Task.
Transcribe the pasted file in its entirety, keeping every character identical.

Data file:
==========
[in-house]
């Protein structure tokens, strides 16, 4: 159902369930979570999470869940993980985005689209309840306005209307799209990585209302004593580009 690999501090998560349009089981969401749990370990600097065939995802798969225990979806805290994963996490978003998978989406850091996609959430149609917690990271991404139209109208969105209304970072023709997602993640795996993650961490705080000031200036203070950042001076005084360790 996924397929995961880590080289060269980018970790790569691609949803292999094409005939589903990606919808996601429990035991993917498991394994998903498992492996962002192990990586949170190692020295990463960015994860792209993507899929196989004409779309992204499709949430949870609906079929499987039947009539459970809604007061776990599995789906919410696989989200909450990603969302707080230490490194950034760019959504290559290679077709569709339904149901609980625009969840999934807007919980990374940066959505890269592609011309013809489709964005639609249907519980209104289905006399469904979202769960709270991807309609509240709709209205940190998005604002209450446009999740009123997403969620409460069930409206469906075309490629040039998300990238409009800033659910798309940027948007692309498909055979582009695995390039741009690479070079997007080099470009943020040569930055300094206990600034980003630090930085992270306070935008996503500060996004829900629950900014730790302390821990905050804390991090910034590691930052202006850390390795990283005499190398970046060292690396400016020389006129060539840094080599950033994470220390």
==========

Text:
[in-house]
């Protein structure tokens, strides 16, 4: 159902369930979570999470869940993980985005689209309840306005209307799209990585209302004593580009 690999501090998560349009089981969401749990370990600097065939995802798969225990979806805290994963996490978003998978989406850091996609959430149609917690990271991404139209109208969105209304970072023709997602993640795996993650961490705080000031200036203070950042001076005084360790 996924397929995961880590080289060269980018970790790569691609949803292999094409005939589903990606919808996601429990035991993917498991394994998903498992492996962002192990990586949170190692020295990463960015994860792209993507899929196989004409779309992204499709949430949870609906079929499987039947009539459970809604007061776990599995789906919410696989989200909450990603969302707080230490490194950034760019959504290559290679077709569709339904149901609980625009969840999934807007919980990374940066959505890269592609011309013809489709964005639609249907519980209104289905006399469904979202769960709270991807309609509240709709209205940190998005604002209450446009999740009123997403969620409460069930409206469906075309490629040039998300990238409009800033659910798309940027948007692309498909055979582009695995390039741009690479070079997007080099470009943020040569930055300094206990600034980003630090930085992270306070935008996503500060996004829900629950900014730790302390821990905050804390991090910034590691930052202006850390390795990283005499190398970046060292690396400016020389006129060539840094080599950033994470220390």